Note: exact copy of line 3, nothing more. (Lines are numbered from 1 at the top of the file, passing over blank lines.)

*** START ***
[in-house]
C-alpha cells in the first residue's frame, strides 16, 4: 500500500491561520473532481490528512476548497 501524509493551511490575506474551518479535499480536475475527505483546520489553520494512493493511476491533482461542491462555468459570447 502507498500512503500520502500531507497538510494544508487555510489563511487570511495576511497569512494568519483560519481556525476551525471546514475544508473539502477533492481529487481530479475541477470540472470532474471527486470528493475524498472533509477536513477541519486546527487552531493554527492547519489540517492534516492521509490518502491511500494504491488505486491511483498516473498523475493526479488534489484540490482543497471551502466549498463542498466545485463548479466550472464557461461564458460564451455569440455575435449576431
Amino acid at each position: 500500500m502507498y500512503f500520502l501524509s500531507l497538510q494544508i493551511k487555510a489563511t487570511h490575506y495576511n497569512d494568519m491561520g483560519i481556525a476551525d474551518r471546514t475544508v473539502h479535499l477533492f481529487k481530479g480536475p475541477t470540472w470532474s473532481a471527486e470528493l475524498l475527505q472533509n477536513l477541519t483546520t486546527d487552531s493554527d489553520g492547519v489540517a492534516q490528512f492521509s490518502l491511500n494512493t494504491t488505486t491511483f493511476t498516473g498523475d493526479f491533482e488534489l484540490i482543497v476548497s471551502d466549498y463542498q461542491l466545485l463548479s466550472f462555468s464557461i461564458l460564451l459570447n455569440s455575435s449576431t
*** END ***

Amino acid at each position: 500500500m502507498y500512503f500520502l501524509s500531507l497538510q494544508i493551511k487555510a489563511t487570511h490575506y495576511n497569512d494568519m491561520g483560519i481556525a476551525d474551518r471546514t475544508v473539502h479535499l477533492f481529487k481530479g480536475p475541477t470540472w470532474s473532481a471527486e470528493l475524498l475527505q472533509n477536513l477541519t483546520t486546527d487552531s493554527d489553520g492547519v489540517a492534516q490528512f492521509s490518502l491511500n494512493t494504491t488505486t491511483f493511476t498516473g498523475d493526479f491533482e488534489l484540490i482543497v476548497s471551502d466549498y463542498q461542491l466545485l463548479s466550472f462555468s464557461i461564458l460564451l459570447n455569440s455575435s449576431t